Well, I’m not familiar with Adler, but I too have always preached that one should trust actions over words or intentions. In a world of deceit, one can only believe the actions that are made apparent to us. As a retired master of manipulation, artful bullshitter, and professional liar, I am well aware of the ease and deftness of deception.
I do not support paranoia. I often trust easily, at least on the surface. I find it easier to trust to a certain degree, but to keep a skeptical mind in the back, cautioning you and alerting you to any signs of danger or deception. Awareness and a healthy dose of caution can keep away many mishaps.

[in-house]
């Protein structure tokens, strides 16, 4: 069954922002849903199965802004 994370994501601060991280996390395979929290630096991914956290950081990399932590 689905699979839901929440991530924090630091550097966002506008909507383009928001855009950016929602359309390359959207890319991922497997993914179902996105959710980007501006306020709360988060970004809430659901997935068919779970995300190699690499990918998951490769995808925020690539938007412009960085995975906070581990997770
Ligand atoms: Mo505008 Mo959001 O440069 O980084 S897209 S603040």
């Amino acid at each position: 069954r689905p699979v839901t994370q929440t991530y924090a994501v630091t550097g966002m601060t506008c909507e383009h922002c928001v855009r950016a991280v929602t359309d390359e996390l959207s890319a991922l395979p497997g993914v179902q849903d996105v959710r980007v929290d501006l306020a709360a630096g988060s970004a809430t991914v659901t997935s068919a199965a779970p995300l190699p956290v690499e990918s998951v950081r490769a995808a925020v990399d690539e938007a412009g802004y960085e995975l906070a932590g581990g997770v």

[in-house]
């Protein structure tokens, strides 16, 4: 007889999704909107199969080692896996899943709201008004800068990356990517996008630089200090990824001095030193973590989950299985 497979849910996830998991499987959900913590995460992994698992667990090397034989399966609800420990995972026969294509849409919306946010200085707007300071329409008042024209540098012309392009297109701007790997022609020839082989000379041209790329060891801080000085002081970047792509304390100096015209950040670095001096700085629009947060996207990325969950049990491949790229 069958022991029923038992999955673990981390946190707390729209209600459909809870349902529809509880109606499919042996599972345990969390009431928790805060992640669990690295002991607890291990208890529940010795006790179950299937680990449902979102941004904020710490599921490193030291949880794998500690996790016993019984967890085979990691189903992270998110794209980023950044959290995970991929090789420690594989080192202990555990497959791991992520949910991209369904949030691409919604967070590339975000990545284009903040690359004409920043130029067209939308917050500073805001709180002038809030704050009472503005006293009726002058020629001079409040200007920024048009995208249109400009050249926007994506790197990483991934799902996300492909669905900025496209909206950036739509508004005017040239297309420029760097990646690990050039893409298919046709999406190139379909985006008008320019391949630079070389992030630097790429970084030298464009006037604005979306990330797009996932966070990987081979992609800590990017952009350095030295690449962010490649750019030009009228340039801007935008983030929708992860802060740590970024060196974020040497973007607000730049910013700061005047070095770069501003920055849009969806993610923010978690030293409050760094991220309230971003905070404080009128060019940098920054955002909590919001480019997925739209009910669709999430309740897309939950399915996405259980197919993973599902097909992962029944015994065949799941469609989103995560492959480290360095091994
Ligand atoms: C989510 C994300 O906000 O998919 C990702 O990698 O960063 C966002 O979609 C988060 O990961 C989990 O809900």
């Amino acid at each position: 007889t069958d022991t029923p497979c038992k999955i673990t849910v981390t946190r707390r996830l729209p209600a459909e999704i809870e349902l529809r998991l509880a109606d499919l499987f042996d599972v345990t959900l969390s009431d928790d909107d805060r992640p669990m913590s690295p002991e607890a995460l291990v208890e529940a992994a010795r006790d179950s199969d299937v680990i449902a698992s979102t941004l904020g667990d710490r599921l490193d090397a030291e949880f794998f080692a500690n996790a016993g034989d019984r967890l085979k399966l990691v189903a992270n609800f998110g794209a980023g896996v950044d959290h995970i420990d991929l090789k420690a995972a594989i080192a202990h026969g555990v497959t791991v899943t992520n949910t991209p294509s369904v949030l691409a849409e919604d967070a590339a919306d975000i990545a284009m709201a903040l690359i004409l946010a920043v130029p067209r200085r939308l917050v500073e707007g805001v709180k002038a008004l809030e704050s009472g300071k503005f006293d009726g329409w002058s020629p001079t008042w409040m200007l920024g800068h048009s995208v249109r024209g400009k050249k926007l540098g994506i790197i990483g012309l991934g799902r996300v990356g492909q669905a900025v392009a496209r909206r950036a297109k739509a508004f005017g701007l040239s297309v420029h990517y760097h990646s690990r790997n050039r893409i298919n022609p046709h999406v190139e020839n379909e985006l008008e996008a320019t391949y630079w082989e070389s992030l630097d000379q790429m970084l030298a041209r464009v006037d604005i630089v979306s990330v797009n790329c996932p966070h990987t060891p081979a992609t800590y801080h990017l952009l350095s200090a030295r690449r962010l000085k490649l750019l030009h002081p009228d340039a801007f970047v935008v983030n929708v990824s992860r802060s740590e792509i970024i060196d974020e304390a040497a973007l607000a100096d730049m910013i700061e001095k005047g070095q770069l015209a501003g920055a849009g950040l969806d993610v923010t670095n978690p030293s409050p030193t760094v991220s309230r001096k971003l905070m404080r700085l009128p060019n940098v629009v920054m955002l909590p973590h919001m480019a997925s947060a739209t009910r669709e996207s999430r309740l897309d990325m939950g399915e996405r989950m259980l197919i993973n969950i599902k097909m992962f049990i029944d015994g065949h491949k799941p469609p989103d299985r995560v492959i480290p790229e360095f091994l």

But the scary part is that a person truly dedicated to deceiving you will very likely do so. I would know: I’ve done so myself. Those with a strong intuitive sense of people, knowing what they people want to hear or how to phrase things in a way that will be accepted, these are the people gifted in the art of persuasion. There are those who have the gift of selling you an illusion, and there really isn’t anything you can do. The best kind of salesman is the best kind of liar. All they have to do is believe, and if you can believe in anything, you can fool everyone. The only way to truly avoid all deception is to trust noone, and verify everything. And that, my friends, is paranoia.